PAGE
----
Gregory Annenberg Weingarten is a Vice President and Director of the Annenberg Foundation, and Founder of GRoW @ Annenberg, a philanthropic initiative of the Foundation that supports a broad range of innovative projects and organizations that address social and cultural issues, meet urgent community needs, and offer inspiration and collaboration—all with the goal of improving the quality of life in communities around the world.

Gregory received a bachelor's degree in political science from Stanford University and worked as a journalist at The Times of London. He went on to become an accomplished artist whose work has been exhibited in galleries and private collections throughout the United States and Europe.

Gregory's philanthropic work is both programmatically and geographically diverse. It ranges from repatriating sacred Native American objects from Paris to the United States to supporting teachers in remote areas of Peru, building healthcare centers in Bangladesh, supporting school safety programs in Watts, California, to funding museums, opera companies, and numerous student scholarships across the U.S. and Europe.

He is a member of various boards and committees, including London's National Gallery and V&A Museum; Paris's Les Talens Lyriques, Opera & Ballet, Louvre Museum, and American Library in Paris; and across the United States, the National Park Foundation, the University of Pennsylvania Museum of Archaeology and Anthropology, the J. Paul Getty Trust, the Metropolitan Museum of Art, the Annenberg Foundation Trust at Sunnylands, USC's Annenberg School for Communication and Journalism, the Wallis Annenberg Center for the Performing Arts, and, most recently, the Los Angeles County Museum of Art.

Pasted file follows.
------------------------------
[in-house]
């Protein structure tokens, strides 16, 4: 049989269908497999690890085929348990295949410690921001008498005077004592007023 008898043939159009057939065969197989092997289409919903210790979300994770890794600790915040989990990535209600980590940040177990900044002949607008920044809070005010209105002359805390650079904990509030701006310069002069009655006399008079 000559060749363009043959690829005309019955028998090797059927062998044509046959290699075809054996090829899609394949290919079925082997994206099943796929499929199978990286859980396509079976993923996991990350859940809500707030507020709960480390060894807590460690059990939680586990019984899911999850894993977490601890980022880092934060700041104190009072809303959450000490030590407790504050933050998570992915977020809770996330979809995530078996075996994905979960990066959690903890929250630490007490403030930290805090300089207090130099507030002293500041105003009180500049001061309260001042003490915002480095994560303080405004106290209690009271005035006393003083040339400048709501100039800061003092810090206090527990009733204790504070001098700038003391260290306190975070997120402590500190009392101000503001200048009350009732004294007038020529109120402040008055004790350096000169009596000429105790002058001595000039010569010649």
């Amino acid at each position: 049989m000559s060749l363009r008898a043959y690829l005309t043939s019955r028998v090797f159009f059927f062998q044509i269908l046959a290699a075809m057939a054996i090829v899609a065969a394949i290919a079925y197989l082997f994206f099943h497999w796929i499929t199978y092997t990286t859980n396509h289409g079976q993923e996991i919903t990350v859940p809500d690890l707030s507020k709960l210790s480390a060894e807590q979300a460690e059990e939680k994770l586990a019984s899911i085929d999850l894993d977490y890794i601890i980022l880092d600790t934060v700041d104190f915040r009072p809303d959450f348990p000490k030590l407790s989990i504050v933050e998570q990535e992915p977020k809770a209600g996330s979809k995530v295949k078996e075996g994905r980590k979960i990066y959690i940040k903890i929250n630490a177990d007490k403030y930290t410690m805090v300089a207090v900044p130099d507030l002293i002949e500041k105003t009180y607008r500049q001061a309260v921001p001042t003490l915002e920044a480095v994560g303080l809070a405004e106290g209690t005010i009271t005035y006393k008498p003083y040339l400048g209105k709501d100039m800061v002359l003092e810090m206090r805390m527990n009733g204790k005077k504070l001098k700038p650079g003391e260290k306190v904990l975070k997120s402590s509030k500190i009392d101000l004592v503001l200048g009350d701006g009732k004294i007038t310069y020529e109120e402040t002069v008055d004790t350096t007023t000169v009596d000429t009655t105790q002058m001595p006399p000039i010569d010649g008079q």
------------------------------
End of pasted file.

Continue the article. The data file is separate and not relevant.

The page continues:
Gregory and his wife Regina, whom he considers his philanthropic partner, moved to Los Angeles in 2015 with their two children after having lived in Paris for more than 25 years. Gregory's philanthropic efforts have earned him several honors, including France's highest and most prestigious award, the Légion d'Honneur, as well as the Chevalier dans l'Ordre des Arts et des Lettres and the Les Grands Mécènes de la Culture for creating a vibrant partnership between France and the United States; the Smithsonian's National Museum of the American Indian Repatriation Award for his leadership in repatriating Native American sacred objects to their rightful owners; Ellis Island Foundation's Family Heritage Award for his preservation efforts over the years; and the Los Angeles Urban League's Winston C. Dolby Community Coalition Award for his commitment to supporting African American communities in Los Angeles and throughout the United States.

In the Field

Pictured here meeting Chugach Cultural Leader John Johnson in 2014 after repatriating sacred objects to the Chugach Alaska Corporation.

In August, 2018, GRoW sponsored a screening of Black Panter at the Aero Theatre for members of the Watts community. Pictured here with attendees prior to the screening.

In 2018, GRoW partnered with LA Opera to sponsor an art poster contest for Los Angeles college and high school students. Photo courtesy of LA Opera.